Tetrault, J., M.J. Kozal, J. Chiarella, et al. Journal of Addiction Medicine (February 2013), e-publication ahead of print.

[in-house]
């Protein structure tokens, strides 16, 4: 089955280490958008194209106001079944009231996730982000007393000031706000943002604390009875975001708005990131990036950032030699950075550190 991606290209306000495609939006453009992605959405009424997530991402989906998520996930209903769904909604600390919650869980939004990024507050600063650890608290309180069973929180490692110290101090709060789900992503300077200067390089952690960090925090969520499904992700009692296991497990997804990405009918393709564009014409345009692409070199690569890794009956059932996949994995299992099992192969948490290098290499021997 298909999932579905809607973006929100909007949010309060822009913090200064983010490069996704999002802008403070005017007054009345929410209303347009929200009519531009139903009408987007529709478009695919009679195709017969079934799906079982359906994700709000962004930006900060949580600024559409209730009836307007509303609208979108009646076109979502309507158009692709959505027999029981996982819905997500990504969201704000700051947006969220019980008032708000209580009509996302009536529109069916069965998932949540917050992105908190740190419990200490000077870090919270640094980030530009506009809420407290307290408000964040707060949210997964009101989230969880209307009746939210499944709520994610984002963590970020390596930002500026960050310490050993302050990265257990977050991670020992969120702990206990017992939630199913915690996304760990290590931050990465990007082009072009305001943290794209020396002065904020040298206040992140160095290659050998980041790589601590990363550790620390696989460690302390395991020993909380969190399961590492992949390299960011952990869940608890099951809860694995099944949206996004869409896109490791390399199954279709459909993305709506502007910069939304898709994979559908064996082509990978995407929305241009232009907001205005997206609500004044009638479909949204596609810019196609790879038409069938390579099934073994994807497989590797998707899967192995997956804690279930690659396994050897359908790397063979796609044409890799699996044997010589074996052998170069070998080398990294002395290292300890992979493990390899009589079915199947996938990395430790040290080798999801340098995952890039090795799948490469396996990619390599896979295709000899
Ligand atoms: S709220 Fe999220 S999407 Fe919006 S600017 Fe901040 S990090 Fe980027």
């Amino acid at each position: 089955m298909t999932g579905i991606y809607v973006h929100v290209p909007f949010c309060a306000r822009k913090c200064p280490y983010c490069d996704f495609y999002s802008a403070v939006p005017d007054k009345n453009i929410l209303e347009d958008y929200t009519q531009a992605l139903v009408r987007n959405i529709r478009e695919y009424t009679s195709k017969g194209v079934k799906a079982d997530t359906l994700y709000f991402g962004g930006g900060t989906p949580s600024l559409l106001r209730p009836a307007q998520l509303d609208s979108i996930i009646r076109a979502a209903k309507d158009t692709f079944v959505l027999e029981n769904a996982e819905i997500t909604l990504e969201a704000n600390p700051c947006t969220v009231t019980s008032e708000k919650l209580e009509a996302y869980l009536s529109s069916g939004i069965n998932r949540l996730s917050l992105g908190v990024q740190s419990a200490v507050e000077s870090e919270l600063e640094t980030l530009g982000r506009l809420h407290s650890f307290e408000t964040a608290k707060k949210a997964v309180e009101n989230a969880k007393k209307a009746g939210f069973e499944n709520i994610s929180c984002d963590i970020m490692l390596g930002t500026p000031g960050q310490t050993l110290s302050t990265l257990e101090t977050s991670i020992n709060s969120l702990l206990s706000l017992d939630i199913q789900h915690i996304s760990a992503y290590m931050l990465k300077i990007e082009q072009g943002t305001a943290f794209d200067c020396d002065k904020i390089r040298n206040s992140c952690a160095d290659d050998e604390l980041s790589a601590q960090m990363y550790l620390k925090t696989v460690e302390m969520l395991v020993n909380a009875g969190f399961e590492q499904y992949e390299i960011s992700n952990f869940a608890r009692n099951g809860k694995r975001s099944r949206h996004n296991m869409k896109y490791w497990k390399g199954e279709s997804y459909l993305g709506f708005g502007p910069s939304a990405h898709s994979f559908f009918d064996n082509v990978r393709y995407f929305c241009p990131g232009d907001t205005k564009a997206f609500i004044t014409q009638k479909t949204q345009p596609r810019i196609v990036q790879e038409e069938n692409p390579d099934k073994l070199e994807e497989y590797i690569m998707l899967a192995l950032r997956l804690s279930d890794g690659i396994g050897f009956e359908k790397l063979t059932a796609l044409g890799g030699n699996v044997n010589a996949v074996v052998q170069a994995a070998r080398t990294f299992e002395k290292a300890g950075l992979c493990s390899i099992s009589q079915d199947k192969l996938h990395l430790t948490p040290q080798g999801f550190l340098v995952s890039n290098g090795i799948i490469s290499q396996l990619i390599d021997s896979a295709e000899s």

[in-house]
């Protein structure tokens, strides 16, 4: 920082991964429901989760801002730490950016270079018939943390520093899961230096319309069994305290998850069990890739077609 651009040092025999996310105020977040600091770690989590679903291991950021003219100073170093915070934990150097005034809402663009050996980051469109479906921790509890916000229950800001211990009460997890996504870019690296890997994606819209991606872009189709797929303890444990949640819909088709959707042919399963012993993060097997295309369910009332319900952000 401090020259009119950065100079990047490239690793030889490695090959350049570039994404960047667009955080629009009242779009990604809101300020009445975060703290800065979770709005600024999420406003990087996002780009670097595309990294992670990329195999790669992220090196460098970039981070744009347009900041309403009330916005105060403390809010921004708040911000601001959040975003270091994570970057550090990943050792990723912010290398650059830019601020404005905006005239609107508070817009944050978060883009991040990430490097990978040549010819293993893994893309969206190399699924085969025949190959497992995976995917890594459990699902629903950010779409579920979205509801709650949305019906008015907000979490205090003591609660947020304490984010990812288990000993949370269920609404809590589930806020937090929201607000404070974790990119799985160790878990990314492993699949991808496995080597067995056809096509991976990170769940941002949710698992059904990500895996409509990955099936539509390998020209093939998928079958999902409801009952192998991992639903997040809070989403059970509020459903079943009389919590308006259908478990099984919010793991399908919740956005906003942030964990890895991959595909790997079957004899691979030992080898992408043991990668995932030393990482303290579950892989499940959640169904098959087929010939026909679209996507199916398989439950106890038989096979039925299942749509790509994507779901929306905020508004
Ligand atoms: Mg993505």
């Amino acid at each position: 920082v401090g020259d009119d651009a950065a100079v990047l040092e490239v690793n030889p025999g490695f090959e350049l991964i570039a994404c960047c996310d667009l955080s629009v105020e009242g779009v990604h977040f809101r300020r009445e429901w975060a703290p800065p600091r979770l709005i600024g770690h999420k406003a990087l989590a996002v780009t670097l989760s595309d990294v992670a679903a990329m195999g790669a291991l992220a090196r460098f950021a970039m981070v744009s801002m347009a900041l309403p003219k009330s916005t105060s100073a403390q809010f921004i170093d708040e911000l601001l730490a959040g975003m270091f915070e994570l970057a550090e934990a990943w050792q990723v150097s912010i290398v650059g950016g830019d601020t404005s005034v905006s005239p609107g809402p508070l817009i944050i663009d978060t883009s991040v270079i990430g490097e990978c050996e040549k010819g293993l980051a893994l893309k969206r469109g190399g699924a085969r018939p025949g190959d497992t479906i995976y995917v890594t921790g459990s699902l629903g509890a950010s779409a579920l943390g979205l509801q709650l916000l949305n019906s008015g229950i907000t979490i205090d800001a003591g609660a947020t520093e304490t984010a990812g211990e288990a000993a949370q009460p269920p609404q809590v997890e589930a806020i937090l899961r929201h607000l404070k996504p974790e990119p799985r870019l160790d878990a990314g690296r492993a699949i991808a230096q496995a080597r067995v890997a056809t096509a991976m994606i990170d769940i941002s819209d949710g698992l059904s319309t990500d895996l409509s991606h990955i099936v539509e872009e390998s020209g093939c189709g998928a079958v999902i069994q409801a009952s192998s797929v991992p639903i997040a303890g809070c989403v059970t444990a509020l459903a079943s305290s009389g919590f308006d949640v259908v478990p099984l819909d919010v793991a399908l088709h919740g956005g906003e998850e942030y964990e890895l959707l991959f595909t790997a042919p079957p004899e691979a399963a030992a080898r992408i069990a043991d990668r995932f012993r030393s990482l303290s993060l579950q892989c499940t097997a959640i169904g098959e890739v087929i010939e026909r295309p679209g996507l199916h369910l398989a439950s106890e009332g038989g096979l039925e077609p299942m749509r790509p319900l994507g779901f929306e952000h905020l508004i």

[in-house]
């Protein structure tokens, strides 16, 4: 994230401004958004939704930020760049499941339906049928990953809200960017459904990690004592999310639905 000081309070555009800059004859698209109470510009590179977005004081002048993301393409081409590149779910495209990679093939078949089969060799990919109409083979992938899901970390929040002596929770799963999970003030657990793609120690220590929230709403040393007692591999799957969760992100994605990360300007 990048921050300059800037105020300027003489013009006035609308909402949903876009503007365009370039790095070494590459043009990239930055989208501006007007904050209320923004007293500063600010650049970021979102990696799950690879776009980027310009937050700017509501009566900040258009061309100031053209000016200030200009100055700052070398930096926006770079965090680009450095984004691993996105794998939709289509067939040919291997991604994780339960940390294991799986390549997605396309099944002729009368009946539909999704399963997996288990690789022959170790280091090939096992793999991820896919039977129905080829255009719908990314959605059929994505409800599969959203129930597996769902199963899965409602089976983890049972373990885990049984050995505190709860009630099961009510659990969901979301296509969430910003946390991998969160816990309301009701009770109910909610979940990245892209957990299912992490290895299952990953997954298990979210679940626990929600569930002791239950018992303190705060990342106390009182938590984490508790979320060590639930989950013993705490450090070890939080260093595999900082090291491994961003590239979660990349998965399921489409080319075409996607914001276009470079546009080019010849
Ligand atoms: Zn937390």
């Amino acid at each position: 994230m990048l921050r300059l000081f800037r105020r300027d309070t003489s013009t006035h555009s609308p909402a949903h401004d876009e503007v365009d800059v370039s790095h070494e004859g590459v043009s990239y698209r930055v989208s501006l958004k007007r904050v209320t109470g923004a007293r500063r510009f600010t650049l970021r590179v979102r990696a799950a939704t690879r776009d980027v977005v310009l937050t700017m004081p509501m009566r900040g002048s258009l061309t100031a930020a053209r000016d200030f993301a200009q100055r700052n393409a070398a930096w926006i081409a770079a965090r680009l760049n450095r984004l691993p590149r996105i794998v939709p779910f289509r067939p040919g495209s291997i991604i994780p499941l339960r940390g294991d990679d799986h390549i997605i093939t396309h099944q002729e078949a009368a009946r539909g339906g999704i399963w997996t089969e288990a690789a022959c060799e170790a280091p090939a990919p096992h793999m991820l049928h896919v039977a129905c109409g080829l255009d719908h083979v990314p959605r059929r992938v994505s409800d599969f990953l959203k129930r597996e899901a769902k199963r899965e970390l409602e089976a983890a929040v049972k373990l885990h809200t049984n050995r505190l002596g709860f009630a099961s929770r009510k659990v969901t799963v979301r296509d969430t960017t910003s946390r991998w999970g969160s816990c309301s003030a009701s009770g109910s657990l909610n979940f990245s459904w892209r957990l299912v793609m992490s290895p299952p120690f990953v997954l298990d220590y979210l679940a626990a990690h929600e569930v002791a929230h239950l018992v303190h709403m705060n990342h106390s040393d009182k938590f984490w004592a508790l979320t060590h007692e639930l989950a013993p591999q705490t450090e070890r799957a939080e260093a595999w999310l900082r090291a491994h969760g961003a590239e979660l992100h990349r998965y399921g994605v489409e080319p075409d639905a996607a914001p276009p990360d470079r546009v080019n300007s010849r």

The authors conducted a cross-sectional analysis of 59 HIV-infected persons receiving opioid agonist treatment (OAT) – an effective treatment for reducing injection-related sharing and HIV risk in persons with opioid dependency – to assess the prevalence of risk behaviors, antiretroviral (ARV) resistance, and ARV resistance among persons with risk behaviors. Eighty percent of the participants had been receiving OAT for at least 12 weeks. The findings overall showed a presence of both continued risky behaviors and resistance: 14 percent of individuals receiving OAT engaged in unprotected sex; 7 percent shared injection drug equipment; 32 percent had a measureable viral load; and 15 percent had evidence of ARV resistance. In terms of ARV resistance by evidence of risk behavior, 22 percent of individuals engaging in risk behaviors had ARV resistance, and 14 percent with no risk behavior evidence also had resistance. These findings, which suggest that HIV-positive people on OAT continue to engage in risky behavior, placing partners at risk, show that addressing HIV resistance is essential. The authors concluded that improving HIV prevention and treatment programs for HIV-infected individuals with opioid dependence is necessary, especially in low-resource contexts.